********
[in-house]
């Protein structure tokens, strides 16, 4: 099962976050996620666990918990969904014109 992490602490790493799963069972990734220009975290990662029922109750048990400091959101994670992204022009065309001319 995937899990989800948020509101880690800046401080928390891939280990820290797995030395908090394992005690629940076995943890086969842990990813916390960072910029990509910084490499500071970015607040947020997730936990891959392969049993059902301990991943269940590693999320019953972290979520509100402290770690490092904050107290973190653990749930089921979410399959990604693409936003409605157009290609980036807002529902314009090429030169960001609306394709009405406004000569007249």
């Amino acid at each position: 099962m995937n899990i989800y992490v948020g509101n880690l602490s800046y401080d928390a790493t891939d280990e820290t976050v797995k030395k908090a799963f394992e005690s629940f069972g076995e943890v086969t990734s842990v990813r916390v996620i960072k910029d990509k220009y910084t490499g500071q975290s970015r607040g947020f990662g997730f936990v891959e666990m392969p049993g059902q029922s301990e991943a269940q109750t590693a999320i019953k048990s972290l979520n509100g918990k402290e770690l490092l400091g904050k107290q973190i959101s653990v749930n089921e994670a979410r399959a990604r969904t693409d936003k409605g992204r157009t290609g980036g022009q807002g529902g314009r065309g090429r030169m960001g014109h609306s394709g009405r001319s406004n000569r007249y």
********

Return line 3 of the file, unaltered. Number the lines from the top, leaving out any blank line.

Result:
């Amino acid at each position: 099962m995937n899990i989800y992490v948020g509101n880690l602490s800046y401080d928390a790493t891939d280990e820290t976050v797995k030395k908090a799963f394992e005690s629940f069972g076995e943890v086969t990734s842990v990813r916390v996620i960072k910029d990509k220009y910084t490499g500071q975290s970015r607040g947020f990662g997730f936990v891959e666990m392969p049993g059902q029922s301990e991943a269940q109750t590693a999320i019953k048990s972290l979520n509100g918990k402290e770690l490092l400091g904050k107290q973190i959101s653990v749930n089921e994670a979410r399959a990604r969904t693409d936003k409605g992204r157009t290609g980036g022009q807002g529902g314009r065309g090429r030169m960001g014109h609306s394709g009405r001319s406004n000569r007249y």